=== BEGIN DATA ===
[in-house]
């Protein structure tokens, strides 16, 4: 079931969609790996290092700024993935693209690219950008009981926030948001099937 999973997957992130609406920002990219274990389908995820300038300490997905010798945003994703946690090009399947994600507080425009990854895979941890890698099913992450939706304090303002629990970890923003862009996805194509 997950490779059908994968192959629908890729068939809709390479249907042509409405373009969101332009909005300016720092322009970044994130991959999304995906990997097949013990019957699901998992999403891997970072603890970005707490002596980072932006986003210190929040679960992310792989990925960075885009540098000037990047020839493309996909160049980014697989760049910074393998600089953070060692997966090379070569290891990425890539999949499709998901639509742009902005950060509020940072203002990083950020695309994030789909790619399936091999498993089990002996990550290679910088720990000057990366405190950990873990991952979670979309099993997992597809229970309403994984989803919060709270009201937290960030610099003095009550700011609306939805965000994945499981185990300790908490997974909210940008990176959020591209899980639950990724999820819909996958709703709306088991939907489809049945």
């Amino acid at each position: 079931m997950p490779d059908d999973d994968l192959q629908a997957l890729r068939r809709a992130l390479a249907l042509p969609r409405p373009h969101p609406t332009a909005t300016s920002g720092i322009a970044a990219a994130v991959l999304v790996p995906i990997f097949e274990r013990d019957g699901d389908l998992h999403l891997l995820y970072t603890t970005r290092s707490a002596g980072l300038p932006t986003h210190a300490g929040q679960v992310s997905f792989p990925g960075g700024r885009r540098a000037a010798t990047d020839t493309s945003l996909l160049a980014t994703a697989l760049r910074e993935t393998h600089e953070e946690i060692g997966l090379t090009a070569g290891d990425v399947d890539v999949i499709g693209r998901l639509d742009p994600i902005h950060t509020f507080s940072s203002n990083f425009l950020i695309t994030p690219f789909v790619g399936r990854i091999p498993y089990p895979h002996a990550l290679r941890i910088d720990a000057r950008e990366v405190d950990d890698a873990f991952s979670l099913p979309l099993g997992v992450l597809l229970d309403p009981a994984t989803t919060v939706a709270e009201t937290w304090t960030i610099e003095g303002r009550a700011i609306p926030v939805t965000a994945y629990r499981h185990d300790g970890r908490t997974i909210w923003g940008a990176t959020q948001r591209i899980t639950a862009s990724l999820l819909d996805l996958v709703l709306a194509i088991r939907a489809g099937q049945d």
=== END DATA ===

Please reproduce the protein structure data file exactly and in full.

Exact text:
[in-house]
């Protein structure tokens, strides 16, 4: 079931969609790996290092700024993935693209690219950008009981926030948001099937 999973997957992130609406920002990219274990389908995820300038300490997905010798945003994703946690090009399947994600507080425009990854895979941890890698099913992450939706304090303002629990970890923003862009996805194509 997950490779059908994968192959629908890729068939809709390479249907042509409405373009969101332009909005300016720092322009970044994130991959999304995906990997097949013990019957699901998992999403891997970072603890970005707490002596980072932006986003210190929040679960992310792989990925960075885009540098000037990047020839493309996909160049980014697989760049910074393998600089953070060692997966090379070569290891990425890539999949499709998901639509742009902005950060509020940072203002990083950020695309994030789909790619399936091999498993089990002996990550290679910088720990000057990366405190950990873990991952979670979309099993997992597809229970309403994984989803919060709270009201937290960030610099003095009550700011609306939805965000994945499981185990300790908490997974909210940008990176959020591209899980639950990724999820819909996958709703709306088991939907489809049945």
């Amino acid at each position: 079931m997950p490779d059908d999973d994968l192959q629908a997957l890729r068939r809709a992130l390479a249907l042509p969609r409405p373009h969101p609406t332009a909005t300016s920002g720092i322009a970044a990219a994130v991959l999304v790996p995906i990997f097949e274990r013990d019957g699901d389908l998992h999403l891997l995820y970072t603890t970005r290092s707490a002596g980072l300038p932006t986003h210190a300490g929040q679960v992310s997905f792989p990925g960075g700024r885009r540098a000037a010798t990047d020839t493309s945003l996909l160049a980014t994703a697989l760049r910074e993935t393998h600089e953070e946690i060692g997966l090379t090009a070569g290891d990425v399947d890539v999949i499709g693209r998901l639509d742009p994600i902005h950060t509020f507080s940072s203002n990083f425009l950020i695309t994030p690219f789909v790619g399936r990854i091999p498993y089990p895979h002996a990550l290679r941890i910088d720990a000057r950008e990366v405190d950990d890698a873990f991952s979670l099913p979309l099993g997992v992450l597809l229970d309403p009981a994984t989803t919060v939706a709270e009201t937290w304090t960030i610099e003095g303002r009550a700011i609306p926030v939805t965000a994945y629990r499981h185990d300790g970890r908490t997974i909210w923003g940008a990176t959020q948001r591209i899980t639950a862009s990724l999820l819909d996805l996958v709703l709306a194509i088991r939907a489809g099937q049945d």